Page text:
This is a bacterial disease that attacks the dog’s kidneys and liver. Infection occurs through contact with the urine of infected dogs, rats and wildlife, for example, puddles, marshes, ditches, etc., that have been contaminated by wildlife. It is particularly prevalent in the raccoon population in South Western Ontario.

Symptoms can be severe and include: loss of appetite, fever, jaundice, internal bleeding, lethargy.

Protection against this disease is important because it can also be spread to humans


This highly contagious disase can cause inflammation of the trachea and bronchi. It can be caused by different airborne viruses and bacteria. The most common among these are canine Parainfluenza virus, Canine Adenovirus and Bordetella Bronchiseptica. The disease is characterized by a dry cough. Dogs do not have to be in direct contact with each other in order to transmit this disease. This vaccine is recommended for any patient who goes to a grooming facility, goes to pet stores frequently or the dog park and is mandatory for most kennels and boarding facilities.



This is a contagious viral disease that primarily affects kittens, but any age is susceptible. Mortality rate of cats with this disease can be as high as 90-100%

Panleukopenia virus is generally widespread and natural exposure is common. Symptoms include fever, loss of appetite, vomiting, depression, diarrhea, dehydration and other complications that can result in fatalities.


This is the most severe and widespread upper respiratory virus to which cats are susceptible. It is very serious is young kittens, but all ages are at risk.

Symtoms include moderate fever, tearing, discharge from the eyes and nose, mouth breathing, sneezing, coughing and salivation. Treatment is difficult and limited to treating the symptoms of the disease. Recovered cats can be carriers for life and can shed the virus intermittently, especially when stressed.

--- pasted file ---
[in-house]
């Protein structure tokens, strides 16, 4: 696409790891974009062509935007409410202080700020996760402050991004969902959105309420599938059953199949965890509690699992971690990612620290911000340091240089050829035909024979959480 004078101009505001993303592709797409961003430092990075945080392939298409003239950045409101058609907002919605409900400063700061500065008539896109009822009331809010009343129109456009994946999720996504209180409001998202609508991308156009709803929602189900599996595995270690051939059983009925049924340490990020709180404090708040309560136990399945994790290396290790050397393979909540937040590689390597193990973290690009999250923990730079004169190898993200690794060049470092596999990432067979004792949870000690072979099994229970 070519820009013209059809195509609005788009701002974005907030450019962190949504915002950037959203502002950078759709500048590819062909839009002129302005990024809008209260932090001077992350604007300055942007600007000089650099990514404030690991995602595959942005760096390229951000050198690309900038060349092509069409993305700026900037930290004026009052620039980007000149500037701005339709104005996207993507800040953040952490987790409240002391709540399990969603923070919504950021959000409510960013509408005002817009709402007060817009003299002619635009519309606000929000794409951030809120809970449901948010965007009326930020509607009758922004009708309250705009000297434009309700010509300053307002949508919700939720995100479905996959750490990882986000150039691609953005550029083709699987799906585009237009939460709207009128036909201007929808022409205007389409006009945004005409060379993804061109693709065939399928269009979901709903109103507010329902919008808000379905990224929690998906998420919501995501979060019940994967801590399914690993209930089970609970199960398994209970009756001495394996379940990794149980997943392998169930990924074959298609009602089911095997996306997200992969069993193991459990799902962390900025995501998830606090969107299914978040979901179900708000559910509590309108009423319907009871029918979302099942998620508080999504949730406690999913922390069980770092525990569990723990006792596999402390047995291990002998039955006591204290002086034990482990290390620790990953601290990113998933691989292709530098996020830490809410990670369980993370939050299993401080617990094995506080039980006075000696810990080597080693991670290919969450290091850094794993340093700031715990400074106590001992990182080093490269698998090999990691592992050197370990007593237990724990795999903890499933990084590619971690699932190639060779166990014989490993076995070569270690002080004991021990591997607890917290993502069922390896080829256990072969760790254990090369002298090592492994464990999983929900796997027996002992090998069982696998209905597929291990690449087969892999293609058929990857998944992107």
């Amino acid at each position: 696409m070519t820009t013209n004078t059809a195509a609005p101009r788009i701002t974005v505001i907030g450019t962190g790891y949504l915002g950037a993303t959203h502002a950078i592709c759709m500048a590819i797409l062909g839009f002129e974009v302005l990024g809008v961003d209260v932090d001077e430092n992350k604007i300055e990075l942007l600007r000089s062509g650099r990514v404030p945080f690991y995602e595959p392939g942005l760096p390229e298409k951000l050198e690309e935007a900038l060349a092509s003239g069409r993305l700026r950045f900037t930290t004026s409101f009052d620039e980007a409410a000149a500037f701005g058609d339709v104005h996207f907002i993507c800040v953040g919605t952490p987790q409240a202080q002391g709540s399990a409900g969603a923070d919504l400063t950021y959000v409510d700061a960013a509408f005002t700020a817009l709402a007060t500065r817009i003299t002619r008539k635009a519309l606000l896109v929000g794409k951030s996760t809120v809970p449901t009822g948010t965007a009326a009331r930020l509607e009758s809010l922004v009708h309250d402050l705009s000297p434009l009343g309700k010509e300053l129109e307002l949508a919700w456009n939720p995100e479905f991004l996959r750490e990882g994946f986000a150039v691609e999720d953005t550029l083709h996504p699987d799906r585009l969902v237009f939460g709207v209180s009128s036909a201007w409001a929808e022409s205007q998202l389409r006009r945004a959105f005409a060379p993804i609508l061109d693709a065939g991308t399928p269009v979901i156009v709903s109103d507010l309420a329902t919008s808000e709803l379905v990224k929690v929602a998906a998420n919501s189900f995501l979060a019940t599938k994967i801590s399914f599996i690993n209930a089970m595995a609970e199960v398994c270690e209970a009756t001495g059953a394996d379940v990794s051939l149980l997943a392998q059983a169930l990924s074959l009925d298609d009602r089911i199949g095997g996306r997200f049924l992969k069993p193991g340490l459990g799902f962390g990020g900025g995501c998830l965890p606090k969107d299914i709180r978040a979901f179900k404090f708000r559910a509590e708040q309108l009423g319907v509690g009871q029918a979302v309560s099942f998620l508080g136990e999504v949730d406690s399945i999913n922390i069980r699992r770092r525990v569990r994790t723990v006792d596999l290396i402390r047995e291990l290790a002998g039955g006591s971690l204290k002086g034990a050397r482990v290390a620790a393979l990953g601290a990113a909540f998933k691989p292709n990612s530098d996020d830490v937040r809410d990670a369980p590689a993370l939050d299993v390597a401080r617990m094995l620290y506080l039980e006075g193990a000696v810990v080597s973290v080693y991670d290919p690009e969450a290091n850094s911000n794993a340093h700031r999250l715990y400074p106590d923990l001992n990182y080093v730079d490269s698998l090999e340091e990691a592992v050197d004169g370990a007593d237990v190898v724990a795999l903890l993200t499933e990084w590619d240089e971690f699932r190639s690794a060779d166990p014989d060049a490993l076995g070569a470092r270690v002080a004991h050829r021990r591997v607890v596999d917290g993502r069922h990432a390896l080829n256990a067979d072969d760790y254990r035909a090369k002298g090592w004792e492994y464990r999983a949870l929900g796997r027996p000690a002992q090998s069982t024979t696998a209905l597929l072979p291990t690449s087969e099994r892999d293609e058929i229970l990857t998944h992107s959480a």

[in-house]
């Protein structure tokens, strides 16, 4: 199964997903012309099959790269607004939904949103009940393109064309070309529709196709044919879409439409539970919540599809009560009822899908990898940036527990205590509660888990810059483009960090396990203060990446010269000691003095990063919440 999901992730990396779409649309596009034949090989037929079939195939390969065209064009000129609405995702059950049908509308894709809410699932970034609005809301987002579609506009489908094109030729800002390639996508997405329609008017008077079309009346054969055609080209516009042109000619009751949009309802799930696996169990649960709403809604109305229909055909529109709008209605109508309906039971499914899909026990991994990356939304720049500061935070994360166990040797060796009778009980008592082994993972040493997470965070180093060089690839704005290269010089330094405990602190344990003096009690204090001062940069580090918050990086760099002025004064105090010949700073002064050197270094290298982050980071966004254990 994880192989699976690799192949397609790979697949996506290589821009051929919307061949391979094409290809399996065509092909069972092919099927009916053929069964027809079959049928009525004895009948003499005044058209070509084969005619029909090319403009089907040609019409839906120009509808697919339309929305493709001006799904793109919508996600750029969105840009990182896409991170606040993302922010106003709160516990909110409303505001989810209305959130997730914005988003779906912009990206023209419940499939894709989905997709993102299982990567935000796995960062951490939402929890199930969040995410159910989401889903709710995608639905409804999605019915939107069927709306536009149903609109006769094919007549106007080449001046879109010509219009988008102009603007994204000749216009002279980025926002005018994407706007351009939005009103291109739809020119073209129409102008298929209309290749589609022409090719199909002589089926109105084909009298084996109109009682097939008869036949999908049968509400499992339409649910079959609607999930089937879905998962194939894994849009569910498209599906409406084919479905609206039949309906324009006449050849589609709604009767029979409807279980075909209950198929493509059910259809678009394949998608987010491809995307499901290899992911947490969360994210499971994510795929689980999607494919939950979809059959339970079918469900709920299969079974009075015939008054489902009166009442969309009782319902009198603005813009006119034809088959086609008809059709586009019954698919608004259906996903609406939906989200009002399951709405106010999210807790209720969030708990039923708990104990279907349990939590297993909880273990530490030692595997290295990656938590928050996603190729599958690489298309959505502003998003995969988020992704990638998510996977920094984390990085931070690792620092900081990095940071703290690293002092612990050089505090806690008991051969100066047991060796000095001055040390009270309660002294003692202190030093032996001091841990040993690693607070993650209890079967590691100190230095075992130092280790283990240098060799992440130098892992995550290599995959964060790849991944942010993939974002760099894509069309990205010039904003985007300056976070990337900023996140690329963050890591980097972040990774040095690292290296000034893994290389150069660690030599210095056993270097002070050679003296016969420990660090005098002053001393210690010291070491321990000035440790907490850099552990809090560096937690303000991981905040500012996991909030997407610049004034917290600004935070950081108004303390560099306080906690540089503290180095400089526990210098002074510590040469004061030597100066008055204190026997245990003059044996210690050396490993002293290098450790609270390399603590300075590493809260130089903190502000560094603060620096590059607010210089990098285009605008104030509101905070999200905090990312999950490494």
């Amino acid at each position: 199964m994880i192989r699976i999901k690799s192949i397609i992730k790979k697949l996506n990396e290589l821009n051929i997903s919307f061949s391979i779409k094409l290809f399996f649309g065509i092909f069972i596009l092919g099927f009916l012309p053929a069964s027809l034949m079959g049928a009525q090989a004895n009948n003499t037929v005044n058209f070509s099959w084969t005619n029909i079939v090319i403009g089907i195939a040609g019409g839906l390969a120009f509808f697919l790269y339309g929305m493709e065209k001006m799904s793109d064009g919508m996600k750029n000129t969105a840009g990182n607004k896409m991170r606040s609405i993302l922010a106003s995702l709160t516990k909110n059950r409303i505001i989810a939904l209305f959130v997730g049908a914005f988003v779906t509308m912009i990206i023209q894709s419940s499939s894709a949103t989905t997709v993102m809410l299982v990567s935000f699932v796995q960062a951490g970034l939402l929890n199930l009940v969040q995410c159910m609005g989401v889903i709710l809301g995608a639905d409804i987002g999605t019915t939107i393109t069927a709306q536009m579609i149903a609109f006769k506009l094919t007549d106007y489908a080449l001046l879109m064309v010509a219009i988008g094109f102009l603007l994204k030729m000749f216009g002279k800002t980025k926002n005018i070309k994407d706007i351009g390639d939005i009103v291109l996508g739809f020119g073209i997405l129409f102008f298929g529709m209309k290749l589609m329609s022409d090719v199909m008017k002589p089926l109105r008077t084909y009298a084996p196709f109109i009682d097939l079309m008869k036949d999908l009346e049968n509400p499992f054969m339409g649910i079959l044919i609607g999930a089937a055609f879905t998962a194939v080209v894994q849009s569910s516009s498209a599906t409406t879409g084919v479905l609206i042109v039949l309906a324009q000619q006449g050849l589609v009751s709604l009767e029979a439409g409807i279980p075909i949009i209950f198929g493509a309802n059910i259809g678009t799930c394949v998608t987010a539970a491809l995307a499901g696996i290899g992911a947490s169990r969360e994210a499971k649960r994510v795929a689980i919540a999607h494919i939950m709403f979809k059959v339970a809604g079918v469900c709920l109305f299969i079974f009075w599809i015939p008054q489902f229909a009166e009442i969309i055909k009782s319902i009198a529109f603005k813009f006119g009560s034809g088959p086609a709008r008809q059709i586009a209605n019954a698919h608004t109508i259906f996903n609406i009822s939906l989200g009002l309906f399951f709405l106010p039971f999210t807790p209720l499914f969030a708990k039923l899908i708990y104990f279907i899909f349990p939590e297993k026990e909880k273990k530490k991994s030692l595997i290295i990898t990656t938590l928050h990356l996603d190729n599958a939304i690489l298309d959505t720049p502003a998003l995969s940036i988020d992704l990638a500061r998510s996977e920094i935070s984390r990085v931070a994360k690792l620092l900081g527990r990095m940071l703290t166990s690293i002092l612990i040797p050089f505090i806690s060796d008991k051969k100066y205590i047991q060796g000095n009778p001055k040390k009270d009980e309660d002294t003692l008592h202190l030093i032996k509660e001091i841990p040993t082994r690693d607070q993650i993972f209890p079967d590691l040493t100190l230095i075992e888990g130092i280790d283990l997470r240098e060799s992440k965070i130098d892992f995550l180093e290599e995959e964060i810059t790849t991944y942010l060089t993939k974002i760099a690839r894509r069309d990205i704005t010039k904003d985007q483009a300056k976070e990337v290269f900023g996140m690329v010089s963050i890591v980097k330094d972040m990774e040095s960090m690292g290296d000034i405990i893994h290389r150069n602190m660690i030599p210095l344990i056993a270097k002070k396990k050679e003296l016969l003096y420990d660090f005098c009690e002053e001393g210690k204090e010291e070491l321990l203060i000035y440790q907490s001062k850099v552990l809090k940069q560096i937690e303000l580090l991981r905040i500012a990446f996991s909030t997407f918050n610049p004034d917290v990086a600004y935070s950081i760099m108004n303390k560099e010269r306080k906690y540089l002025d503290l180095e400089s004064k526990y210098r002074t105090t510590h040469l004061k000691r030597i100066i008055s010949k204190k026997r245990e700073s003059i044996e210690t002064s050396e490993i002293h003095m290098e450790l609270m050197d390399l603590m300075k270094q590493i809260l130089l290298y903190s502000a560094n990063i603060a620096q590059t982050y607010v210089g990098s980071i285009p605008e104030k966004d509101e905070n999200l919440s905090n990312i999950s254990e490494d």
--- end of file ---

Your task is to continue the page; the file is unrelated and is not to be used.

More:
This is another major upper respiratory virus. It is widespread, highly contagious and accounts for about 40% of respiratory disease in cats. Symptoms include moderate fever, pneumonia, ulcers or blisters on the tongue. Treatment is difficult and limited to treating the symptoms of the disease. Recovered cats can be carriers for life and can shed the virus intermittently, especially when stressed.


This is directly responsible for 15-20% of all feline respiratory disease. It is extremely contagious, especially in kittens, and the morbidity rate is extremely high. This causes infection in the conjunctival membrane of the eyes. Symptoms include mild to severe conjunctivitis, excessive tearing, sneezing, heavy salivation and coughing.


This disease can be transmitted from a mother to her offspring before birth as well as through milk while kittens are nursing. It is primarily transmitted through cats that are in close contact, groom each other, share food and water bowls for prolonged periods of time. This virus can be present with non-specific signs such as appetence, lethargy and weight loss.

The virus can induce an immune deficiency similar to HIV in humans, where the cat has difficulty fighting off other bacterial, viral, fungal or parasitic diseases. This is common and can easily go unnoticed for years as the cat experiences an unusual number of severe, seemingly unrelated conditions such as respiratory infections, tooth and gum disease, fever of unknown origin, diarrhea, abscesses, urinary tract infections and enlarged lymph nodes. They can cause anemia (low red blood cell numbers) as well as cancers of the lymphoid tissues and bone marrow. It is recommended that all kittens, as well as cats who go outside or cats that live with cats that go outside be vaccinated against this disease.



The rabies virus attacks the nervous system resulting in a fatal disease. Rabies is transmitted through bites or scratches from other animals, the most common being bats, foxes, and skunks. All mammals are susceptible to the infection, including humans. Rabies is a major health hazard, so it is required, by law to have your cat or dog vaccinated against this disease.